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Libya at Risk of Civil War as International Community Aims to Isolate Muammar al-Qaddafi

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March 1, 2011: New Libyan rebel recruits from the forces against Libyan leader Muammar al-Qaddafi push an anti-aircraft gun at a military base in Benghazi, eastern Libya.AP

Increasingly violent clashes in Libya between armed anti-government rebels and forces loyal to Muammar al-Qaddafi threaten to escalate into a civil war, as the two sides battle for control of towns near the capital in the 15th day of fighting.

The intensified combat comes as a revolutionary council in Libya reportedly debates whether to ask the United Nations to execute airstrikes against pro-Qaddafi forces. The council aims to distinguish between help from the U.N. and foreign intervention, which the rebel forces oppose, according to the New York Times.

Anti-government protesters have garnered broad support from their homegrown opposition movements and fear foreign aid could work against them.

The Obama administration knows the Libyan opposition wants to be seen as “doing this by themselves on behalf of the Libyan people – that there not be outside intervention by an external force,” Secretary of State Hillary Clinton told the House Foreign Affairs Committee Tuesday.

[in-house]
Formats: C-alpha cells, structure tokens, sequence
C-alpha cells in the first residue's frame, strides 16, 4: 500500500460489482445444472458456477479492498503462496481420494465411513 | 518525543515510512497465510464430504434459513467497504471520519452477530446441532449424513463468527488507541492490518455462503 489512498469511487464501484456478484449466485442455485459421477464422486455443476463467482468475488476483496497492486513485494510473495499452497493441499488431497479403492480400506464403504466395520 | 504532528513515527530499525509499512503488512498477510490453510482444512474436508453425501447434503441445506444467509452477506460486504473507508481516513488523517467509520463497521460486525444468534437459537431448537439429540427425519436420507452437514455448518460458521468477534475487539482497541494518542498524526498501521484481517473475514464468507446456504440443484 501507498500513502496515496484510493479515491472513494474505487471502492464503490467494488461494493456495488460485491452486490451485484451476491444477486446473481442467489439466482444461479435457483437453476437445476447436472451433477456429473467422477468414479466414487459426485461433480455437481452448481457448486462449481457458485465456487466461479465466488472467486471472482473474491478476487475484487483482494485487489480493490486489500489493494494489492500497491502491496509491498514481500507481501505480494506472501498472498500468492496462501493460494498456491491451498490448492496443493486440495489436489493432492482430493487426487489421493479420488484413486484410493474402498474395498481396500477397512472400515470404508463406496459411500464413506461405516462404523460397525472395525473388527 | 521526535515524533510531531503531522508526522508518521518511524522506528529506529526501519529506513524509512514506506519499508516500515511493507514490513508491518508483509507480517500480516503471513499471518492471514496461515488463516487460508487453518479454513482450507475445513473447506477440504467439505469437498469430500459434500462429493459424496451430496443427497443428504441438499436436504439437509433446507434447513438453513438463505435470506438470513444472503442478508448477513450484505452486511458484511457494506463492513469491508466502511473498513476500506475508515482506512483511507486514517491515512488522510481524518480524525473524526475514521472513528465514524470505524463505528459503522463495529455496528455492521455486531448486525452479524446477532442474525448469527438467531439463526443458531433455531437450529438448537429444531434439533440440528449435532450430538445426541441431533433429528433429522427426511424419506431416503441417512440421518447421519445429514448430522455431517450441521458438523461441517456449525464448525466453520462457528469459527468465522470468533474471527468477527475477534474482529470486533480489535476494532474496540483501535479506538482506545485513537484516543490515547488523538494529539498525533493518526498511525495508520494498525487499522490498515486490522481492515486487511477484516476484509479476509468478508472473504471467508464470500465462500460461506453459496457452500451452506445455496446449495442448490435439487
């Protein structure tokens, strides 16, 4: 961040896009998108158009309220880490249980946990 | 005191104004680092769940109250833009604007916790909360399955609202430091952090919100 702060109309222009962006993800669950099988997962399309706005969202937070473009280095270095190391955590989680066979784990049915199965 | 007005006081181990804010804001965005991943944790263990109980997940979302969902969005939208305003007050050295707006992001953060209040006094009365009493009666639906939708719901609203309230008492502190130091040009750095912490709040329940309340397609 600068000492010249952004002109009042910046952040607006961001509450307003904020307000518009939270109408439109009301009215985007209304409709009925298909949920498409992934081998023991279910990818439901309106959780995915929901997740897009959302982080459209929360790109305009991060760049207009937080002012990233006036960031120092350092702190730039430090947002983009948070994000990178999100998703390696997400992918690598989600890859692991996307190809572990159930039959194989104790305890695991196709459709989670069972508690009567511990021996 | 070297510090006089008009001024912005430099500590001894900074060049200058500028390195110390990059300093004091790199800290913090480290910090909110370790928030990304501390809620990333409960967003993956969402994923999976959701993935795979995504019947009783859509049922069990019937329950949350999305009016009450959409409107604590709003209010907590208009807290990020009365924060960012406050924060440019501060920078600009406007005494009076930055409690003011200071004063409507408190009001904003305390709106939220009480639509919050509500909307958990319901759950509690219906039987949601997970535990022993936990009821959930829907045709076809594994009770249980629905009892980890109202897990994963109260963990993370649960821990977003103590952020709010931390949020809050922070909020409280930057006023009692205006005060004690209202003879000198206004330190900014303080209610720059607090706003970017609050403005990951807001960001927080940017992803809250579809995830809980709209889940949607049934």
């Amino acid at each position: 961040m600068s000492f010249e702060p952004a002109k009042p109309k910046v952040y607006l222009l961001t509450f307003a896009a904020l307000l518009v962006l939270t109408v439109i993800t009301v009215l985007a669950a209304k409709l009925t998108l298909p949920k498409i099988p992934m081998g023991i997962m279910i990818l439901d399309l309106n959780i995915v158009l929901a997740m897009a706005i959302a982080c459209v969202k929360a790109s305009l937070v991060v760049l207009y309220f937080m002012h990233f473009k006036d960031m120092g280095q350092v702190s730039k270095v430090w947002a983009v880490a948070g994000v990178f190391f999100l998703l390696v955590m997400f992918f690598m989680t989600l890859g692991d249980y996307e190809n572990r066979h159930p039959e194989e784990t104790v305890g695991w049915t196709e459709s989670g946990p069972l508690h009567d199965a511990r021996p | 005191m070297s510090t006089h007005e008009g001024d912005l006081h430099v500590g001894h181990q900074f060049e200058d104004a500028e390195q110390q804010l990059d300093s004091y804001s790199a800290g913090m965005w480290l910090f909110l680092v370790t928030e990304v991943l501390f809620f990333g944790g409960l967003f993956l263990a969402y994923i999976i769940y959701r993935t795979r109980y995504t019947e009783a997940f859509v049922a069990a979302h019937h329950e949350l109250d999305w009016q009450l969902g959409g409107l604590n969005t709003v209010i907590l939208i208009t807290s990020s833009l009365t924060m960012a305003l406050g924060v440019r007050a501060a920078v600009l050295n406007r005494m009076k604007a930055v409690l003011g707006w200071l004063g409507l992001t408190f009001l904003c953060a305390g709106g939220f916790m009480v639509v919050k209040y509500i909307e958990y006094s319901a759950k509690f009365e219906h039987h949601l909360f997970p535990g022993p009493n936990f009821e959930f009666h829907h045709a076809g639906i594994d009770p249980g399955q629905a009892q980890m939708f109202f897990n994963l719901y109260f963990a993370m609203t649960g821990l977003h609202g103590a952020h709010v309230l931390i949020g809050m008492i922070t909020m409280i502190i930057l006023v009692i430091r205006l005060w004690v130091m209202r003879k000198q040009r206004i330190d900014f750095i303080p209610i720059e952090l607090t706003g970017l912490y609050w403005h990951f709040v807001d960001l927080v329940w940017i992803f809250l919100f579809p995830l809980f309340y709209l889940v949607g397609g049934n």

Despite rebels’ efforts to ward off foreign aid, the international community stepped up moves Tuesday to isolate Qaddafi.

U.S. Defense Secretary Robert Gates said he ordered two ships into the Mediterranean, including the amphibious assault ship USS Kearsarge, and he is sending 400 Marines to the vessel to replace some troops that left recently for Afghanistan.

With fears high that Qaddafi could wage airstrikes against his own people, the European Union and the United States have raised the possibility of a no-fly zone over Libya -- a tactic used successfully in northern Iraq and Bosnia.

But Russian Foreign Minister Sergey Lavrov called the idea "superfluous" and said world powers must instead focus on fully using the sanctions the U.N. Security Council approved over the weekend. Russia is a veto-wielding member of the Security Council.

Susan Rice, the U.S. ambassador to the United Nations, meanwhile, urged Qaddafi to consider exile, saying she's worried the African nation could plummet into a "humanitarian disaster."

"It's important that he get off the stage," Rice said told CBS on "The Early Show."

Qaddafi's son, Seif al-Islam, warned Western forces not to take military action against Libya and said the country is prepared to defend itself against foreign intervention.

"If they attack us, we are ready," he told Sky News, adding that the Qaddafis are ready to implement reforms.

Facing an unprecedented challenge to his 41-year rule, Qaddafi's regime has launched the bloodiest crackdown in a wave of uprising against authoritarian rulers in the Middle East. Qaddafi has already lost control of the eastern half of the country but still holds Tripoli and other nearby cities.